Should you use ice at all?
For years, we have been taught to put ice on inflamed areas. I bought into that, however, I have had a rethink and believe that it is a mistake. One of the ironies regarding ice use is that we insist that people who have sprained something immediately ice the area. The body swells, we ice. We then dash the person off to casualty and there, the patient gets given an anti-inflammatory injection. So up to now, we have done all that we know to reduce inflammation. After an x-ray, the doctor walks in and explains that the joint needs to be immobilized so that it can mend itself. Guess what, before the ice and before the anti-inflammatory the body was trying to immobilize the area by allowing it to swell. It knew what to do from the get-go.
Ice is good, for keeping food fresh and stopping dead bodies from decaying. I am not sure though that it is a good idea for human beings. In fact, putting ice on an injured area will constrict blood vessels, which then reduces circulation. Fluids now begin to congeal in the area, and the body in time will battle to disperse of these later. It is possible to still find swelling in an injured area a year later after excessive use of ice. Yet, we still use it on injury sites, and some even plunge into ice baths after a workout.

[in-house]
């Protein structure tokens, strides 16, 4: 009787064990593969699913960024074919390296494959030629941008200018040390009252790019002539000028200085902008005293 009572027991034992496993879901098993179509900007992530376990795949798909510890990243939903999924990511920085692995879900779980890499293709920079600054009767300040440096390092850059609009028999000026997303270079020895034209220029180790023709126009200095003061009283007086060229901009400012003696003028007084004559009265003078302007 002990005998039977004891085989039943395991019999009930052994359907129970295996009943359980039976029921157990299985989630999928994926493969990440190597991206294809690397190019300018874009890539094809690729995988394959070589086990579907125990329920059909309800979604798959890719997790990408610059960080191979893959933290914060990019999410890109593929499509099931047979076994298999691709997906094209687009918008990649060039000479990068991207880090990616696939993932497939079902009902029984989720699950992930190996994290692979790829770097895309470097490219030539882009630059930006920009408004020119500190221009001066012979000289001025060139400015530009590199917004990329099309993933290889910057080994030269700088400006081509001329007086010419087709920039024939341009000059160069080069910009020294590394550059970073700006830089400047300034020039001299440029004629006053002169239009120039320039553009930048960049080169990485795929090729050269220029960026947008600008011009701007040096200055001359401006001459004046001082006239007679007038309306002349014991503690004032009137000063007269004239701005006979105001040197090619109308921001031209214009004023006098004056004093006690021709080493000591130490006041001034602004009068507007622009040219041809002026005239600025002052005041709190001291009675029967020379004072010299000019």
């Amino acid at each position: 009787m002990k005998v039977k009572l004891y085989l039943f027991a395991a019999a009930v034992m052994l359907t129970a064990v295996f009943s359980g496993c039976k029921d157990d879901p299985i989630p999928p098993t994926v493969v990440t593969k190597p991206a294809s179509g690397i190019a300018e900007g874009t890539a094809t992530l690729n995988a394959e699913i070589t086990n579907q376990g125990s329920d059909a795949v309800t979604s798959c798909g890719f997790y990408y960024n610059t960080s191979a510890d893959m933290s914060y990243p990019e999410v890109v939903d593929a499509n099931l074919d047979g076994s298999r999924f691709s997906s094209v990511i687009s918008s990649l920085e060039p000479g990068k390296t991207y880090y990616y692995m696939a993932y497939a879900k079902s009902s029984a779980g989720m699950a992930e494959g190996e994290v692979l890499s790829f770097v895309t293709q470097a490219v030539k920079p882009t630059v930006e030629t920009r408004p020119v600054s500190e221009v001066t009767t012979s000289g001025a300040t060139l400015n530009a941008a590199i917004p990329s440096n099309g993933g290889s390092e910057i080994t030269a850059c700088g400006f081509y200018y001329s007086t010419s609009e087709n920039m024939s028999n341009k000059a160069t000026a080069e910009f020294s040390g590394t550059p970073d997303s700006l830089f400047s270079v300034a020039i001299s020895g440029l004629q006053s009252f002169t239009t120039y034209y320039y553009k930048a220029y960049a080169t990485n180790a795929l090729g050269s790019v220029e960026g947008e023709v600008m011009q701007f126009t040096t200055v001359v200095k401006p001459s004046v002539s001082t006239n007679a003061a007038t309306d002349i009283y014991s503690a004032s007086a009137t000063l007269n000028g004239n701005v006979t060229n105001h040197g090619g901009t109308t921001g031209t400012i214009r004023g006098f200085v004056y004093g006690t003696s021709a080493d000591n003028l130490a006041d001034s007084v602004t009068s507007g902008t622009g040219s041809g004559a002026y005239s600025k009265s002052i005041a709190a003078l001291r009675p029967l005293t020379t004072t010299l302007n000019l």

Your body is primed to repair itself. It’s genius. You can buy a top level Rolex watch, but when it is scratched, it’s scratched. Your body, however, is primed to look after itself and repair when possible. I personally think that medicine will reinvent itself over the next few years. We have had a generation that has bought into the belief that there are drugs and an operation for everything. We have in so many ways been let down by this, and have all got a litany of horror stories from people who have bought into that. It’s time to study and make use of the ways that the body heals itself. The Chinese have looked into it for years, and I think that some of these ideas will become more mainstream.
Ice is just so 80’s.
In the book, “Iced”, by Dr. G Reinl, the following reviews are mentioned:
- There is a grand total of ZERO peer-reviewed articles that have found that ice enhances the healing process. (BJSM, 2012).
Numerous studies have found that icing delays the healing process by interrupting the local neuromuscular connection, inhibiting the muscle pump and preventing the travel of lymphatic fluid back into circulation (JSCR, 2013)
Icing has been found to increase the BACKFLOW of lymphatic fluid, thus not only not helping, but slowing the healing process it is supposed to help. (AJSM, 1986)
Icing post-workout has been found to attenuate post-exercise strength gains and slow recovery (JSCR, 2013).
There is insufficient evidence to suggest that cryotherapy improves clinical outcome in the management of soft tissue injuries. JEM, 2008; Feb. 25; 65–68
What to do after a hard workout?
So, it is time to end the cold war. No more ice baths after a workout. Keep your body warm and help it by taking it through light movements.
What to do with a sprain.
After a sprain, the latest thinking is that you should lightly wrap the damaged area. It is always a good idea to get to casualty in order to get the injury site x-rayed.
What to do with sore, tired muscles.
- Keep them warm.
- Encourage fluid drainage via light movement.
- Get the area massaged.
- Drink lots of water.
- Have an ice bath, but only if you are a polar bear.